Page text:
Whether it’s your own family, a friend’s or a relative’s, practically every aspiring photographer has tried their hand at taking family photos at some point in their lifetime. Those who have tried it may have found that it’s not always as simple as it first seems, and if you truly want to capture some memorable moments of your family (or someone else’s family for them), a little bit of prior insight and knowledge can really go a long way.
If you’ve ever wanted to improve your skills at taking stunning family images, then you’re in luck as here we’ll be covering some useful tips and tricks that when applied will greatly improve your chances of capturing some breathtaking family photos.
One of the great things about family photography is that you don’t have to shell out on a bunch of expensive equipment in order to capture great shots – all you really need is a DSLR and a portrait lens. A 50mm lens is a popular choice among portrait photographers as this focal length is said to be close to that of what the human eye sees. And the good news is that Canon currently offers a 50mm f/1.8 STM lens at £97, which means you won’t have to break the bank to get started. This lens in particular offers a wide maximum aperture of f/1.8, which will allow you to create a really shallow depth-of-field for professional-looking portraits.
The first step to any shoot is finding a good location. Ideally you’ll want to find somewhere that offers a variety of scenic backdrops; local nature parks and country walking trails are often top choices and can be easily found with a bit of internet searching. If the family has young children, it’s often a good idea to choose a location that can offer some form of entertainment for them, such as a child’s play park.
Build a rapport
The most crucial thing to remember when taking family photos is to keep the mood relaxed and fun. Most people feel uncomfortable about having their photo taken, so it’s your job to make sure that they feel calm and relaxed right from the get go. If you maintain a positive and polite approach, then chances are your subjects will adopt the same attitude and the results will almost definitely show in your photos.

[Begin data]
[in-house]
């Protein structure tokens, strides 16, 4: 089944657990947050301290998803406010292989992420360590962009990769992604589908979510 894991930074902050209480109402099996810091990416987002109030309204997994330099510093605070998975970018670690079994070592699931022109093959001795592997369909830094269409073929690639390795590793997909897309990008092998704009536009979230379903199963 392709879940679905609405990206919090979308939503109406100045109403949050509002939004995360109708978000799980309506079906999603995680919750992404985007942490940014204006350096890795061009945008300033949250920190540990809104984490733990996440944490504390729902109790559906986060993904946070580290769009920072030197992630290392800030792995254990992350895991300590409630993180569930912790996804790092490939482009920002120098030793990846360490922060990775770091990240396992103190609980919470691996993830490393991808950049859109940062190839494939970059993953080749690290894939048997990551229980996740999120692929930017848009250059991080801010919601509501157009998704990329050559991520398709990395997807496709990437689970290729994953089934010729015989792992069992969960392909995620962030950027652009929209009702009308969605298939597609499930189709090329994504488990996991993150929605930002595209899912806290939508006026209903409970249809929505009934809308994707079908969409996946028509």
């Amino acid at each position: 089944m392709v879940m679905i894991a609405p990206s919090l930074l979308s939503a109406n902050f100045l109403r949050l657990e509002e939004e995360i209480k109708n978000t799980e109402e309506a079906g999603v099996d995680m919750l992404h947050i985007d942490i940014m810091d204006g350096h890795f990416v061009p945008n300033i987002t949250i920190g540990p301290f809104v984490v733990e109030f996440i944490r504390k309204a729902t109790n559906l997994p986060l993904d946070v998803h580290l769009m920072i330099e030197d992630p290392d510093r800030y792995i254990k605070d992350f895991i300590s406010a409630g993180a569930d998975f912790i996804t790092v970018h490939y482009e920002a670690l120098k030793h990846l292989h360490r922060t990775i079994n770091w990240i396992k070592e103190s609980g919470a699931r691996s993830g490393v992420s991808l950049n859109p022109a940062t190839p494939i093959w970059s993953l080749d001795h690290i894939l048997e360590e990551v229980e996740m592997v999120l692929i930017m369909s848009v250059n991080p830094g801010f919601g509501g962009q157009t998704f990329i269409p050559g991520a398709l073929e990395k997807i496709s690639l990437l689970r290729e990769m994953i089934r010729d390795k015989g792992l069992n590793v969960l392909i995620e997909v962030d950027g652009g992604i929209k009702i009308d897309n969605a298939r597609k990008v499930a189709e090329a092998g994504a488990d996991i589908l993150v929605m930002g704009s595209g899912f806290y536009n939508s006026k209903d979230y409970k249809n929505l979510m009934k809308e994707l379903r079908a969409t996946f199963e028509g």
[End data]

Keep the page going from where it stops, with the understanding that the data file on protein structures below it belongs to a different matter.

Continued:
Also, be aware that some people will naturally take longer to relax than others – especially if it’s the first time that they’ve been on a photo shoot. I often like to spend the first 10-15 minutes of a photo shoot simply walking and talking with the family before I start taking any photos. Not only does this give me a chance to get to know the family better and start to build up a rapport with them, but it also gives them a chance to get to know me too, which will ultimately put them at ease.
Positioning your subjects in fun and creative ways can be daunting for any aspiring photographer. When starting out, the best way to understand which positions work best is to take inspiration from other photographers. There are a wealth of photographs online, and once you find an image that you want to adapt, try taking a screen shot or making a written note of it and taking it with you to your shoot for reference. You’ll soon find yourself getting to grips with which poses do and don’t work well.
Use aperture priority
Using a shallow depth-of-field will allow you to throw the background into a thick, pleasing blur, which will not only help to remove any would-be distractions from the background, but also to help draw the viewers’ attention on to your subject. Switching your camera over to aperture-priority mode (Av on the mode dial) will allow you to set the desired aperture while the camera takes control of the shutter speed, allowing you to concentrate on getting the composition just right. However, it’s also a good idea to keep one eye on the shutter speed while you’re shooting to ensure that it doesn’t drop below 1/120sec, as this can cause your images to blur from camera shake. If the shutter speed does drop due to a lack of ambient light, increase the ISO to compensate.
The key to any good portrait is ensuring that your subject is pin-sharp and in focus, and part of this is to do with the aperture. When photographing one or two people standing next to each other, use a wide aperture such as f/2 or f/1.8 as it’ll achieve a nice blur to the background and foreground, while keeping the subject(s) sharp. With multiple subjects though, it’s often wise to favour smaller apertures, such as f/4 or f/5.6, to increase the size of the in-focus area within the photo and ensure that everyone is kept sharp.